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EXCLUSIVE: There's A New CEO At Robinson Weeks Properties

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One of Atlanta's most prolific industrial developers is shuffling its top brass.

David Welch Ray Weeks Forrest Robinson
Robinson Weeks CEO David Welch and co-chairmen Ray Weeks and Forrest Robinson

Robinson Weeks has named industry veteran David Welch as its new CEO as its two founders, Ray Weeks and Forrest Robinson, step back from day-to-day operations. The firm has also tapped former Rockefeller Group Associate Director Tyler Jones as the company's new senior vice president of acquisitions and development.

Welch has been with Robinson Weeks for the past five years, helping the firm deploy more than $200M of its second investment fund, which is halfway through its life cycle. Welch also helped lead the transformation of Fort Gillem, a shuttered U.S. Army base in Forest Park just outside Atlanta, into what will become a more-than-1,100-acre industrial park called Gillem Logistics Center.

But neither Weeks nor Robinson are riding off into retirement's sunset.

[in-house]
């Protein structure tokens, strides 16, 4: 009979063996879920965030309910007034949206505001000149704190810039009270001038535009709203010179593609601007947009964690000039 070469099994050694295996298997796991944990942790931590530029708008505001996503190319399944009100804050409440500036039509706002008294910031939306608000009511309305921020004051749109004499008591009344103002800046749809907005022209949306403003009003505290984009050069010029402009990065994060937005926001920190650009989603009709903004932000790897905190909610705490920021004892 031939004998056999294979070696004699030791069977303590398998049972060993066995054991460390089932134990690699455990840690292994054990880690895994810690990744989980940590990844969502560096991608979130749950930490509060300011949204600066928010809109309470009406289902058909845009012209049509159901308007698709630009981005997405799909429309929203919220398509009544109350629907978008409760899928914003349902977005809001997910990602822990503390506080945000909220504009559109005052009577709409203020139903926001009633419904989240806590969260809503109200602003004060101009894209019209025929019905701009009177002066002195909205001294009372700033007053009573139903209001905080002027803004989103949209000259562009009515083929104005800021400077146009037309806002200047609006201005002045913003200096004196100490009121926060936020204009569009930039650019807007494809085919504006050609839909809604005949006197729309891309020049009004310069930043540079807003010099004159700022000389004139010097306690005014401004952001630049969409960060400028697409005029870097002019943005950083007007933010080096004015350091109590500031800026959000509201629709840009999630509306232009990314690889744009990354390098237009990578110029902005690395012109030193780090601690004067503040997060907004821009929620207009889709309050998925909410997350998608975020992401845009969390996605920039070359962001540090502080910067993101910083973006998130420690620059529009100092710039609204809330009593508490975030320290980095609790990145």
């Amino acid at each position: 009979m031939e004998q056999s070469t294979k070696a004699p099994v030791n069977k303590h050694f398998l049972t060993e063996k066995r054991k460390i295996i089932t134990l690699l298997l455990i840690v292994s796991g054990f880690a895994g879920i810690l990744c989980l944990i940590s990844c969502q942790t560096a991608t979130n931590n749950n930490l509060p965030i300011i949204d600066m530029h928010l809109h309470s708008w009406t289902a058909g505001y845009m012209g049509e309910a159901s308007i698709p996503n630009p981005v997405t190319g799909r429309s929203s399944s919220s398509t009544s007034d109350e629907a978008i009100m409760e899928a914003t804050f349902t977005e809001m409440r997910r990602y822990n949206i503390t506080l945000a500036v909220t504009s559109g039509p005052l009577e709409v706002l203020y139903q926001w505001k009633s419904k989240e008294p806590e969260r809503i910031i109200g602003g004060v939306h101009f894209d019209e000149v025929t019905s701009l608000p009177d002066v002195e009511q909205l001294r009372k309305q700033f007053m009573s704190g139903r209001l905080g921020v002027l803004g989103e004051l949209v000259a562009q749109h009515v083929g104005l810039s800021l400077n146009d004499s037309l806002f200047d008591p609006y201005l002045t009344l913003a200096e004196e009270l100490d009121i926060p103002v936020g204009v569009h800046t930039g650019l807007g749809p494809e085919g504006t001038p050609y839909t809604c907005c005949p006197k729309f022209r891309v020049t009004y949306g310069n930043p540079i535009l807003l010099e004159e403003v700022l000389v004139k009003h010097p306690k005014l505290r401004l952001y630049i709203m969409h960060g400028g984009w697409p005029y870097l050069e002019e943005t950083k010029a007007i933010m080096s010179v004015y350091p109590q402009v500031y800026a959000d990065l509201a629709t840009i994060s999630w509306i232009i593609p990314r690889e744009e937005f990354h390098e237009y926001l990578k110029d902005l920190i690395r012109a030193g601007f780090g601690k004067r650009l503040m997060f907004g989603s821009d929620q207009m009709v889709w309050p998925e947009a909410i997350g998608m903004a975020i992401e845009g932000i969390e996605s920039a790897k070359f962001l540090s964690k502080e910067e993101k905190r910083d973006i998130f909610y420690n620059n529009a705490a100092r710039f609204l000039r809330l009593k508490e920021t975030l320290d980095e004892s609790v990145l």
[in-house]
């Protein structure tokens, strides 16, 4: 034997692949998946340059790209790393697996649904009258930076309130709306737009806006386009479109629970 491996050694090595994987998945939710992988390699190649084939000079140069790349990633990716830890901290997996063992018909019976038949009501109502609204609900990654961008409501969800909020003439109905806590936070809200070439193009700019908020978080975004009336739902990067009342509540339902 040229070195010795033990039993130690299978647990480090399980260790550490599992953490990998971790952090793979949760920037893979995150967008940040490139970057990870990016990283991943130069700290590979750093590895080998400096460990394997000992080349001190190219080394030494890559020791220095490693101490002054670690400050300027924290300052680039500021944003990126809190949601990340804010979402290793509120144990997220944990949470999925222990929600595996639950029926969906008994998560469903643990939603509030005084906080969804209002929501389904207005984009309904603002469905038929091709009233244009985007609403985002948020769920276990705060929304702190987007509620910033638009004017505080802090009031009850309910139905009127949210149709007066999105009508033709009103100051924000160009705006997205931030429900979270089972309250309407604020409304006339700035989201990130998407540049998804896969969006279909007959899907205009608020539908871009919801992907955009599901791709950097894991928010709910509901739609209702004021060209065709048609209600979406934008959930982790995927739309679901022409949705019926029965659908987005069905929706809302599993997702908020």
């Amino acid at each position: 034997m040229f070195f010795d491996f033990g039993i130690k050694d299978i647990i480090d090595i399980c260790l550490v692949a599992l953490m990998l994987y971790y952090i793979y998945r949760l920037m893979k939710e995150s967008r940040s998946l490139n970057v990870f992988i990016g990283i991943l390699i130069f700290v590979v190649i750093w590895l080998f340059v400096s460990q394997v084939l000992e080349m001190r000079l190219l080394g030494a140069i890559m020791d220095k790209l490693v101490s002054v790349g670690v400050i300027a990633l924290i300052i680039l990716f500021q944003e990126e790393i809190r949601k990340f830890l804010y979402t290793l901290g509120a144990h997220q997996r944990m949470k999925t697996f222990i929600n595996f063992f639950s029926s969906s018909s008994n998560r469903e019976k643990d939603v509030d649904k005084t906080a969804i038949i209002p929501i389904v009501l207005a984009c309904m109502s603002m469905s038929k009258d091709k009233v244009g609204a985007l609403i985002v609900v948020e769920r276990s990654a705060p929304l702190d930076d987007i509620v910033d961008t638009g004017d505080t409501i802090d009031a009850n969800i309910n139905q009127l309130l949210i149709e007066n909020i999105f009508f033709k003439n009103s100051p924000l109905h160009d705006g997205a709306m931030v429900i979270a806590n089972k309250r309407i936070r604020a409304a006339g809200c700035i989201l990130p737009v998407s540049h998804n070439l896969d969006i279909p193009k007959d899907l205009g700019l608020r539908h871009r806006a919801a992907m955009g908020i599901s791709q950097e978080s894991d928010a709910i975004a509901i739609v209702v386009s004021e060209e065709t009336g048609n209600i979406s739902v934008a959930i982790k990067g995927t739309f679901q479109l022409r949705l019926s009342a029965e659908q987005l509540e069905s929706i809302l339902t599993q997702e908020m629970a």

“Our names are still on the door, and we're here, part of the team,” Robinson said. “Ray is more engaged today than he has been in the past several years. [And] I'm in the office three or four or five days a week.”

The duo founded the company in 2008 after more than 30 years in the industrial industry. Since then, the company has developed or purchased more than $4B in industrial real estate. Robinson Weeks already has developed more than 2M SF of warehouses at Gillem, landing such companies as HD Supply, Kuehne + Nagel, and Kroger as major tenants. The firm is underway with 1.4M SF more distribution space there.

Even with the recent slowdown in industrial absorption for the first half of 2019, Welch said the evolution of consumer habits to online shopping will continue to fuel demand for warehouse space in Atlanta. While there was 5.3M SF of positive absorption in Metro Atlanta, developers unleashed twice that much space amount in new warehouses.

“We see a fundamental reworking of the U.S logistics industry as consumer spending habits evolve with growing online sales,” Welch said. “It certainly feels like there should be a slowdown in the next couple of years at some point. But the fundamentals of the real estate sector are good, and supply and demand are pretty much in equilibrium.”

The firm will not be taking any radical new directions under Welch's leadership, he said. It does plan to eventually raise a third industrial fund, and it is looking to re-enter the industrial markets in Orlando and South Florida, Robinson said. While signs point to a recession, Robinson said demand remains robust for new development.

“But when there is a slowdown, there could be a buying opportunity,” he said.